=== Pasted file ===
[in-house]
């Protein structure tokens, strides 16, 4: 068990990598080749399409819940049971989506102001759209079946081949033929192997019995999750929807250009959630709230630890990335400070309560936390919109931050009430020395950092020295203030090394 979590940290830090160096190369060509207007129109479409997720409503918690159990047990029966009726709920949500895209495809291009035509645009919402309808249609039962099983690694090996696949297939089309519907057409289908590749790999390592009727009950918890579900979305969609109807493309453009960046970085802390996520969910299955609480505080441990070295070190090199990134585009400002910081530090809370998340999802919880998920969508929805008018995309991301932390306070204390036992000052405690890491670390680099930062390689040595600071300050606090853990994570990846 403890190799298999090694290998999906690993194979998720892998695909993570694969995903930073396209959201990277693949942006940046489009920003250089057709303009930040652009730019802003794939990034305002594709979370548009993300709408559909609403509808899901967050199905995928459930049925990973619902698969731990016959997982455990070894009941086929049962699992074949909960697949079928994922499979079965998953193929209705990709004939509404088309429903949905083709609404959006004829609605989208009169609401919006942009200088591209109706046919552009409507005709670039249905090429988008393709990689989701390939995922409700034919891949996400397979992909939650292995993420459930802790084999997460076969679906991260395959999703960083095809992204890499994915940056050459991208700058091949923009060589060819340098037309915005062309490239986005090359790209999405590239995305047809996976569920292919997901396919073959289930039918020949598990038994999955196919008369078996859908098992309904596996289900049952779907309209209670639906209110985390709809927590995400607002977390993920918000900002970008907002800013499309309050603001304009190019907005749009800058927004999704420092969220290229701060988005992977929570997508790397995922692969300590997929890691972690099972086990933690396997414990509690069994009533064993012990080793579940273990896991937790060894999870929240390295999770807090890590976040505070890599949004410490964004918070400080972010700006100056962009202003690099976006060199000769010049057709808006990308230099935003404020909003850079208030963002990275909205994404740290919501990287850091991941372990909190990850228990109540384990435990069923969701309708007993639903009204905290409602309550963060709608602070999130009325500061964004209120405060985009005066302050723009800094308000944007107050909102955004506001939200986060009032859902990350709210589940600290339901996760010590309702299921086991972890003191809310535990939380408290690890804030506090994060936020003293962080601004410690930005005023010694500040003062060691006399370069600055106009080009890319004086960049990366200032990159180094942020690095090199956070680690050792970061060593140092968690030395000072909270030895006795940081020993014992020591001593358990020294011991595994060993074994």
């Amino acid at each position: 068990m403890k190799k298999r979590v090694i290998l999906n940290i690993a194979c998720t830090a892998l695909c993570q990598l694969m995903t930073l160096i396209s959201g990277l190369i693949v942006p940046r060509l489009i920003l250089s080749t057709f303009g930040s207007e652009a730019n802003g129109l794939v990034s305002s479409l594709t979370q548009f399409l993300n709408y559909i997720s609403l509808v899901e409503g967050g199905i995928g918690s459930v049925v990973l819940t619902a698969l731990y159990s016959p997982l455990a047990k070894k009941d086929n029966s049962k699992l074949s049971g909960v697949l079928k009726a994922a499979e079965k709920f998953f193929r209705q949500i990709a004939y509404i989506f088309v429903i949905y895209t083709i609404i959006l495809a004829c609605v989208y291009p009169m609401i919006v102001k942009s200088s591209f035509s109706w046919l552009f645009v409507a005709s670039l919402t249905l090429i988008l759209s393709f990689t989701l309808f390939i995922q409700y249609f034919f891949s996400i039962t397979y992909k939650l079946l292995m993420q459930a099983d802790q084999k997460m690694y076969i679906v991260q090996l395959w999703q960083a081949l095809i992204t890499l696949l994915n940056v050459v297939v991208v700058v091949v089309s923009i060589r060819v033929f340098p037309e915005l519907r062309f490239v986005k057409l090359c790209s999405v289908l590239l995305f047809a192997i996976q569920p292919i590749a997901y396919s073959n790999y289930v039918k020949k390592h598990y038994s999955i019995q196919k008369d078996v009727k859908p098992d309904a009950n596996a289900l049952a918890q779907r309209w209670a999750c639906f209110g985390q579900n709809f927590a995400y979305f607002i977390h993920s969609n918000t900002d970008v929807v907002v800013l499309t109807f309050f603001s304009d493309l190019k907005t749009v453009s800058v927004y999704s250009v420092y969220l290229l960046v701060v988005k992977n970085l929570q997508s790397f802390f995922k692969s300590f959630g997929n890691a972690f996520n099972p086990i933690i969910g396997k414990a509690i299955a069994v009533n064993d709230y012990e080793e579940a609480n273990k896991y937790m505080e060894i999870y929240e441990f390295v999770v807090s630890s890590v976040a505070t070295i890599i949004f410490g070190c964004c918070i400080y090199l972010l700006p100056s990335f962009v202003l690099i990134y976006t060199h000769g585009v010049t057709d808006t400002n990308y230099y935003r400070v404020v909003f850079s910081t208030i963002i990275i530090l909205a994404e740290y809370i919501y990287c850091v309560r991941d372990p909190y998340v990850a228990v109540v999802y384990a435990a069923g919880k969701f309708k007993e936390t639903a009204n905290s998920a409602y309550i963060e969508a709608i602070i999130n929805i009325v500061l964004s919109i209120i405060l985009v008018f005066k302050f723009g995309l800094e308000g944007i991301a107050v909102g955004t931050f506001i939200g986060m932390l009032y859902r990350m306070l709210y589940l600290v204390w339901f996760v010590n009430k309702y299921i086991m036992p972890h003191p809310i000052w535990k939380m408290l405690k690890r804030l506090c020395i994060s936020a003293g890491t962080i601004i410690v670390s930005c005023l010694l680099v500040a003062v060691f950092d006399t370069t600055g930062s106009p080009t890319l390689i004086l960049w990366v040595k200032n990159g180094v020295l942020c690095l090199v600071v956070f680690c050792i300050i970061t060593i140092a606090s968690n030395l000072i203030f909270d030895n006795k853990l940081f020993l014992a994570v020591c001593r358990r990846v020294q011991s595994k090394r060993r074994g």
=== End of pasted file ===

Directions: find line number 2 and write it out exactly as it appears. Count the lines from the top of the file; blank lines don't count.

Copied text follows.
């Protein structure tokens, strides 16, 4: 068990990598080749399409819940049971989506102001759209079946081949033929192997019995999750929807250009959630709230630890990335400070309560936390919109931050009430020395950092020295203030090394 979590940290830090160096190369060509207007129109479409997720409503918690159990047990029966009726709920949500895209495809291009035509645009919402309808249609039962099983690694090996696949297939089309519907057409289908590749790999390592009727009950918890579900979305969609109807493309453009960046970085802390996520969910299955609480505080441990070295070190090199990134585009400002910081530090809370998340999802919880998920969508929805008018995309991301932390306070204390036992000052405690890491670390680099930062390689040595600071300050606090853990994570990846 403890190799298999090694290998999906690993194979998720892998695909993570694969995903930073396209959201990277693949942006940046489009920003250089057709303009930040652009730019802003794939990034305002594709979370548009993300709408559909609403509808899901967050199905995928459930049925990973619902698969731990016959997982455990070894009941086929049962699992074949909960697949079928994922499979079965998953193929209705990709004939509404088309429903949905083709609404959006004829609605989208009169609401919006942009200088591209109706046919552009409507005709670039249905090429988008393709990689989701390939995922409700034919891949996400397979992909939650292995993420459930802790084999997460076969679906991260395959999703960083095809992204890499994915940056050459991208700058091949923009060589060819340098037309915005062309490239986005090359790209999405590239995305047809996976569920292919997901396919073959289930039918020949598990038994999955196919008369078996859908098992309904596996289900049952779907309209209670639906209110985390709809927590995400607002977390993920918000900002970008907002800013499309309050603001304009190019907005749009800058927004999704420092969220290229701060988005992977929570997508790397995922692969300590997929890691972690099972086990933690396997414990509690069994009533064993012990080793579940273990896991937790060894999870929240390295999770807090890590976040505070890599949004410490964004918070400080972010700006100056962009202003690099976006060199000769010049057709808006990308230099935003404020909003850079208030963002990275909205994404740290919501990287850091991941372990909190990850228990109540384990435990069923969701309708007993639903009204905290409602309550963060709608602070999130009325500061964004209120405060985009005066302050723009800094308000944007107050909102955004506001939200986060009032859902990350709210589940600290339901996760010590309702299921086991972890003191809310535990939380408290690890804030506090994060936020003293962080601004410690930005005023010694500040003062060691006399370069600055106009080009890319004086960049990366200032990159180094942020690095090199956070680690050792970061060593140092968690030395000072909270030895006795940081020993014992020591001593358990020294011991595994060993074994």